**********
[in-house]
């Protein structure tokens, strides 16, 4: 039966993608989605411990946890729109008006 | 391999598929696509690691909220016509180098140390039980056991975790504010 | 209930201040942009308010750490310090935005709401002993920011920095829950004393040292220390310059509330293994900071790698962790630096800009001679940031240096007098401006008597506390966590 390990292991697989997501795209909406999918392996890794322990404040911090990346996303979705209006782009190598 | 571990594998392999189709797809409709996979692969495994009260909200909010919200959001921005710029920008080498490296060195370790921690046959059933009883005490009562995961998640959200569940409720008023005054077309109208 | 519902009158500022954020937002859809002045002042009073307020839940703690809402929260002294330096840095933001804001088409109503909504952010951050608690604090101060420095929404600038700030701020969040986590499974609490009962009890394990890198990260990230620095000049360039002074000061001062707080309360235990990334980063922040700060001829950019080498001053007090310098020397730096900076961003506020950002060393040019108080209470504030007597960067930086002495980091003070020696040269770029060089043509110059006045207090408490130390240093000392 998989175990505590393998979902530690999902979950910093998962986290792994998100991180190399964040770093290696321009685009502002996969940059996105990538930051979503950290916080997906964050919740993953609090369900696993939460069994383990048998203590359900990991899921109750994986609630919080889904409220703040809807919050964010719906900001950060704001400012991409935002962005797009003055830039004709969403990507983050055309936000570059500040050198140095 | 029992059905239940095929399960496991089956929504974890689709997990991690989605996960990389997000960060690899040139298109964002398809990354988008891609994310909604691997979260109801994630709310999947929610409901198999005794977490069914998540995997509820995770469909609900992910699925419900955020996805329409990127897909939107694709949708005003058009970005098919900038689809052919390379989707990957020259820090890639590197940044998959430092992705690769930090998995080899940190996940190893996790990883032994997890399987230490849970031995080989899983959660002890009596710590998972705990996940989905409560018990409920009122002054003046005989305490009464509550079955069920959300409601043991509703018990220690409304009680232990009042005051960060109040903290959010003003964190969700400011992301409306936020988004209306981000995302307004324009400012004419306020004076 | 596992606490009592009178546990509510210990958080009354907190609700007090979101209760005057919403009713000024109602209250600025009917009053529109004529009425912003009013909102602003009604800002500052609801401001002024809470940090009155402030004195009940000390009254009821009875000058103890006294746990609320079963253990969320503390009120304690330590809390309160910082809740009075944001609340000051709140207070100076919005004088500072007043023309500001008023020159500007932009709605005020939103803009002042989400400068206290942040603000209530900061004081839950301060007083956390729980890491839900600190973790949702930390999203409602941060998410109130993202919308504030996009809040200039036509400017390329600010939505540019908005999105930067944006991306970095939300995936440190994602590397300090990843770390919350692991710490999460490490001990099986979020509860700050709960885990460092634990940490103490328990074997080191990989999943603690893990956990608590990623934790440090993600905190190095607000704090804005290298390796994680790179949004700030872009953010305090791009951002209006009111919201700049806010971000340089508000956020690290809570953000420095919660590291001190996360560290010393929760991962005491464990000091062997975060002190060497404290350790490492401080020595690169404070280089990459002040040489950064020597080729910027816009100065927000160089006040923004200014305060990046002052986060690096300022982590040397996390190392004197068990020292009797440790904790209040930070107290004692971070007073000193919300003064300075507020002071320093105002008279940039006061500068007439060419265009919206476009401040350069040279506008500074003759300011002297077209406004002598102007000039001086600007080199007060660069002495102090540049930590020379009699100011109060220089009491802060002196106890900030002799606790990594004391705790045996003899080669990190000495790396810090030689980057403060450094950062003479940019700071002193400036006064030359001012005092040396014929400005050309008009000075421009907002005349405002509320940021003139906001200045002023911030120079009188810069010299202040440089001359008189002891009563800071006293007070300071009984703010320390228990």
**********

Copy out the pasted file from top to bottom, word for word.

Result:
[in-house]
């Protein structure tokens, strides 16, 4: 039966993608989605411990946890729109008006 | 391999598929696509690691909220016509180098140390039980056991975790504010 | 209930201040942009308010750490310090935005709401002993920011920095829950004393040292220390310059509330293994900071790698962790630096800009001679940031240096007098401006008597506390966590 390990292991697989997501795209909406999918392996890794322990404040911090990346996303979705209006782009190598 | 571990594998392999189709797809409709996979692969495994009260909200909010919200959001921005710029920008080498490296060195370790921690046959059933009883005490009562995961998640959200569940409720008023005054077309109208 | 519902009158500022954020937002859809002045002042009073307020839940703690809402929260002294330096840095933001804001088409109503909504952010951050608690604090101060420095929404600038700030701020969040986590499974609490009962009890394990890198990260990230620095000049360039002074000061001062707080309360235990990334980063922040700060001829950019080498001053007090310098020397730096900076961003506020950002060393040019108080209470504030007597960067930086002495980091003070020696040269770029060089043509110059006045207090408490130390240093000392 998989175990505590393998979902530690999902979950910093998962986290792994998100991180190399964040770093290696321009685009502002996969940059996105990538930051979503950290916080997906964050919740993953609090369900696993939460069994383990048998203590359900990991899921109750994986609630919080889904409220703040809807919050964010719906900001950060704001400012991409935002962005797009003055830039004709969403990507983050055309936000570059500040050198140095 | 029992059905239940095929399960496991089956929504974890689709997990991690989605996960990389997000960060690899040139298109964002398809990354988008891609994310909604691997979260109801994630709310999947929610409901198999005794977490069914998540995997509820995770469909609900992910699925419900955020996805329409990127897909939107694709949708005003058009970005098919900038689809052919390379989707990957020259820090890639590197940044998959430092992705690769930090998995080899940190996940190893996790990883032994997890399987230490849970031995080989899983959660002890009596710590998972705990996940989905409560018990409920009122002054003046005989305490009464509550079955069920959300409601043991509703018990220690409304009680232990009042005051960060109040903290959010003003964190969700400011992301409306936020988004209306981000995302307004324009400012004419306020004076 | 596992606490009592009178546990509510210990958080009354907190609700007090979101209760005057919403009713000024109602209250600025009917009053529109004529009425912003009013909102602003009604800002500052609801401001002024809470940090009155402030004195009940000390009254009821009875000058103890006294746990609320079963253990969320503390009120304690330590809390309160910082809740009075944001609340000051709140207070100076919005004088500072007043023309500001008023020159500007932009709605005020939103803009002042989400400068206290942040603000209530900061004081839950301060007083956390729980890491839900600190973790949702930390999203409602941060998410109130993202919308504030996009809040200039036509400017390329600010939505540019908005999105930067944006991306970095939300995936440190994602590397300090990843770390919350692991710490999460490490001990099986979020509860700050709960885990460092634990940490103490328990074997080191990989999943603690893990956990608590990623934790440090993600905190190095607000704090804005290298390796994680790179949004700030872009953010305090791009951002209006009111919201700049806010971000340089508000956020690290809570953000420095919660590291001190996360560290010393929760991962005491464990000091062997975060002190060497404290350790490492401080020595690169404070280089990459002040040489950064020597080729910027816009100065927000160089006040923004200014305060990046002052986060690096300022982590040397996390190392004197068990020292009797440790904790209040930070107290004692971070007073000193919300003064300075507020002071320093105002008279940039006061500068007439060419265009919206476009401040350069040279506008500074003759300011002297077209406004002598102007000039001086600007080199007060660069002495102090540049930590020379009699100011109060220089009491802060002196106890900030002799606790990594004391705790045996003899080669990190000495790396810090030689980057403060450094950062003479940019700071002193400036006064030359001012005092040396014929400005050309008009000075421009907002005349405002509320940021003139906001200045002023911030120079009188810069010299202040440089001359008189002891009563800071006293007070300071009984703010320390228990």